Alabama was one second away from adding to their national championship trophy case; Nick Saban, one second away from tying Alabama legend Bear Bryant for the most national titles as a head coach with his sixth. Clemson was one second away from being the best man instead of the groom in college football's big wedding for the second straight year.
But... DeShaun Watson, the forgotten man in the Heisman race, connected with former walk-on Hunter Renfrow for a 2-yard touchdown with one second remaining to give Clemson a 35-31 win over Alabama. The Tigers overcame a 24-14 deficit in the fourth quarter, making last night's game the first in 98 games that a Nick Saban-coached Crimson Tide team lost a game in which they led by double digits in the fourth quarter.
Alabama, with new offensive coordinator Steve Sarkisian calling the plays for the first time after the ouster of Lane Kiffin last week, grabbed a 14-0 second quarter lead after Bo Scarbrough's second impressive touchdown gallop. The Bama' bruiser's 37 yard jaunt with 10:50 remaining in the second quarter complemented his 25 yard score midway through the opening stanza. Watson and Clemson cut the lead in half on an 8-yard scamper by the Clemson QB that topped off an 87 yard drive.
Clemson received the ball in the third quarter but promptly turned it over to Alabama on a fumble. The Tigers defense kept 'Bama off the board in the first quarter after coughing it up on their own 35-yard line, and this time held the Tide to a field goal to remain within hollering distance at 17-7. The two teams exchanged punts before Watson and company took advantage of great field position, covering 42 yards in just four plays to make it 17-14.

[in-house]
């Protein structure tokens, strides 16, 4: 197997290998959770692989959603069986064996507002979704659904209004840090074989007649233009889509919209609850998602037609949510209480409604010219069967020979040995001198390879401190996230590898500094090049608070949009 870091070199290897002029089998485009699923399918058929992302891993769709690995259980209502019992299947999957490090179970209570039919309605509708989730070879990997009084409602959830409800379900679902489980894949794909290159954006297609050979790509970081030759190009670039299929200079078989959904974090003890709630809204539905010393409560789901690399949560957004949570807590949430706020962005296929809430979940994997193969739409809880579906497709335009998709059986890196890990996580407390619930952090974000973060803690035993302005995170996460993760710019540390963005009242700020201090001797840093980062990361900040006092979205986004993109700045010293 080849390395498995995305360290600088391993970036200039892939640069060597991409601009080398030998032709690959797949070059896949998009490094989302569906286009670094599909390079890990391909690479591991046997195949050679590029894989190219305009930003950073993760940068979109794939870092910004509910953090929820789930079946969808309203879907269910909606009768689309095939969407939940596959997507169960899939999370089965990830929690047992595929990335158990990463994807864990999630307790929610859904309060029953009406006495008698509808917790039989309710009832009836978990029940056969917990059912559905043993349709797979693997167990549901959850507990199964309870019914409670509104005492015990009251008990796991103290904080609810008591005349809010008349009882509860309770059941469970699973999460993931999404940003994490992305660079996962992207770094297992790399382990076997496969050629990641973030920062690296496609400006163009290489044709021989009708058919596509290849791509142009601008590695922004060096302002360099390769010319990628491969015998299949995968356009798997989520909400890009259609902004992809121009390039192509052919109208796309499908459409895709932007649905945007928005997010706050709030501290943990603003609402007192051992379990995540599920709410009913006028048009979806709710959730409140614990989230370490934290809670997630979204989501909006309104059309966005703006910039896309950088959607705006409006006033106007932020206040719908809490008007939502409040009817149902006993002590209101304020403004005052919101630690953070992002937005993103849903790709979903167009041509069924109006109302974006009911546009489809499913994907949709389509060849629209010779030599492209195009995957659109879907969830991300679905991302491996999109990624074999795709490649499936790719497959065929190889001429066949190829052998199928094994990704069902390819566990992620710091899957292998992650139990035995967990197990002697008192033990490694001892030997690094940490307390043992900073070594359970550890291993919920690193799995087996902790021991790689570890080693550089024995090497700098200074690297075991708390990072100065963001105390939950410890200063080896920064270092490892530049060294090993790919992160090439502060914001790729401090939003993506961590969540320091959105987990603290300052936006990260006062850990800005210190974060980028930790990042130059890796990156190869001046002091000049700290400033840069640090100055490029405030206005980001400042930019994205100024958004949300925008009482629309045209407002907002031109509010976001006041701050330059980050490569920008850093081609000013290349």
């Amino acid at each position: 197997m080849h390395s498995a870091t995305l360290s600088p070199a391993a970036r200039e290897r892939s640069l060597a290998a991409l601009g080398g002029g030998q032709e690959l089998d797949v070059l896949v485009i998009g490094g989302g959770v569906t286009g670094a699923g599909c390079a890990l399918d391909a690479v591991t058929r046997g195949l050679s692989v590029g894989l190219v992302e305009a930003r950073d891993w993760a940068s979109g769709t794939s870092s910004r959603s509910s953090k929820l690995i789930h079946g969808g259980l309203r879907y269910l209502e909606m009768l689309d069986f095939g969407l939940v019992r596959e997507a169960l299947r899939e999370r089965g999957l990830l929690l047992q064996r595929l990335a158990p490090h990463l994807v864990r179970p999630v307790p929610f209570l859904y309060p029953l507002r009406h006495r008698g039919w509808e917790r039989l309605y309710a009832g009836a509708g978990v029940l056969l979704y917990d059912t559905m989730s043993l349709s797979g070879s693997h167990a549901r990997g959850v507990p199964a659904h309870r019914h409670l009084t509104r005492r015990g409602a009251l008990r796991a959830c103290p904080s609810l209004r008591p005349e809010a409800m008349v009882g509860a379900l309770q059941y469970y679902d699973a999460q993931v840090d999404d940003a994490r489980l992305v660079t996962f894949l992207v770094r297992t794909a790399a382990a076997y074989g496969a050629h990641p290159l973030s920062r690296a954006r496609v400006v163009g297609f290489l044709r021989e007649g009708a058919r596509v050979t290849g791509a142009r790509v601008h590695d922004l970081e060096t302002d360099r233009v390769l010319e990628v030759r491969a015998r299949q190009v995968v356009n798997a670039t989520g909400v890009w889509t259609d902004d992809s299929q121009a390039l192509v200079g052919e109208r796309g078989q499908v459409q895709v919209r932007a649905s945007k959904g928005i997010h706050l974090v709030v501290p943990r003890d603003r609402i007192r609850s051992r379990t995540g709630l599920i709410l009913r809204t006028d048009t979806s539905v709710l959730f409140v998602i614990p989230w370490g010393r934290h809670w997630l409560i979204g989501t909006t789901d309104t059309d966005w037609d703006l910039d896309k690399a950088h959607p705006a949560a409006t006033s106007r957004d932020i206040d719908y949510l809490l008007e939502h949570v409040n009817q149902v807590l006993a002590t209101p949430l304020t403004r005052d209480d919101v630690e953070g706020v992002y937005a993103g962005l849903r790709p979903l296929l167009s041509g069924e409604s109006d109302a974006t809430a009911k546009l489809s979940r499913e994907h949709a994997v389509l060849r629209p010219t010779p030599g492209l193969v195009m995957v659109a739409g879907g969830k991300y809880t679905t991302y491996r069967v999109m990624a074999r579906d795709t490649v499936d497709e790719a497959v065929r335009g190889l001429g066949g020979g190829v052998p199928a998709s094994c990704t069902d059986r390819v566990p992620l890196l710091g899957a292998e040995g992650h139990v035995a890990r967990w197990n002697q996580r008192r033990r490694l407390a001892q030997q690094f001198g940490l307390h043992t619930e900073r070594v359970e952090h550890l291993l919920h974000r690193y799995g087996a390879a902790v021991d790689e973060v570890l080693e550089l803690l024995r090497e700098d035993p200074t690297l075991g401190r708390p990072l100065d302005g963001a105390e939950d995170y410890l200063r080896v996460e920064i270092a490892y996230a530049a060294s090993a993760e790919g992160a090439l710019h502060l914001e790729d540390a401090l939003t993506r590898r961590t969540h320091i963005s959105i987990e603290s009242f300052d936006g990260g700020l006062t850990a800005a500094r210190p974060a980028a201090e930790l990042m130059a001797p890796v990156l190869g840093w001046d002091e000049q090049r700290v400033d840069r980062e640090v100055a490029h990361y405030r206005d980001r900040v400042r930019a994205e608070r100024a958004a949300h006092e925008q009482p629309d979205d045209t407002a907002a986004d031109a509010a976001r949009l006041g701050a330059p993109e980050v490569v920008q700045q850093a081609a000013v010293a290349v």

The teams took turns punting on the next two drives before Alabama freshman Jalan Hurts delivered a 68-yard touchdown pass to tight end O.J. Howard to reestablish a 10-point advantage for the Tide heading into the fourth quarter.
If someone had told Nick Saban before the game that it would take Clemson scoring 21 fourth quarter points to wrest away the championship from Tuscaloosa, he would have liked his chances. But that's exactly what the ACC champs did, beginning with Watson's 4-yard connection to Mike Williams to wrap up a long drive that started in the third and finished a minute deep into the fourth to make it 24-21 Alabama.
Both teams held serve until Clemson took possession at their own 12-yard line with 6:33 to play. Watson accounted for 87 yards on the 88 yard drive, saving the final piece of real estate for Wayne Gallman to give Clemson their first lead, 28-24. Hurts, the freshman quarterback named the top offensive player in the SEC, brought his Crimson crew downfield, covering the final 30 yards of a 68-yard drive on a nimble run reminiscent of his game-winning jaunt against LSU. Hurt's touchdown with just over two minutes to play gave the Tide a 31-28 advantage.
Watson's group began the game-winning drive at their own 32-yard line and navigated rather cleanly downfield with only one third down conversion needed before setting up shop at the Alabama 9-yard line with less than 10 seconds to play. A penalty on the Tide gave Clemson a first down at the 2-yard line with six seconds to play. On the ensuing play, Watson rolled right and found Renfrow facing him in the end zone, awaiting the throw that would fell the champs and deliver Clemson their first national championship since 1981.
The Crimson Tide defense couldn't keep Clemson from driving in the fourth quarter, perhaps a testament to the 99 offensive plays run by Clemson. The 21 points surrendered in the fourth quarter is unnatural in the Nick Saban universe... almost as strange as losing a championship game. The loss to Clemson was Saban's first as the head coach in a winner-takes-the-title game. "Around here, we rarely lose," Alabama's Tim Williams said afterward. "When we do lose, it's a shock. It's a shock to everybody."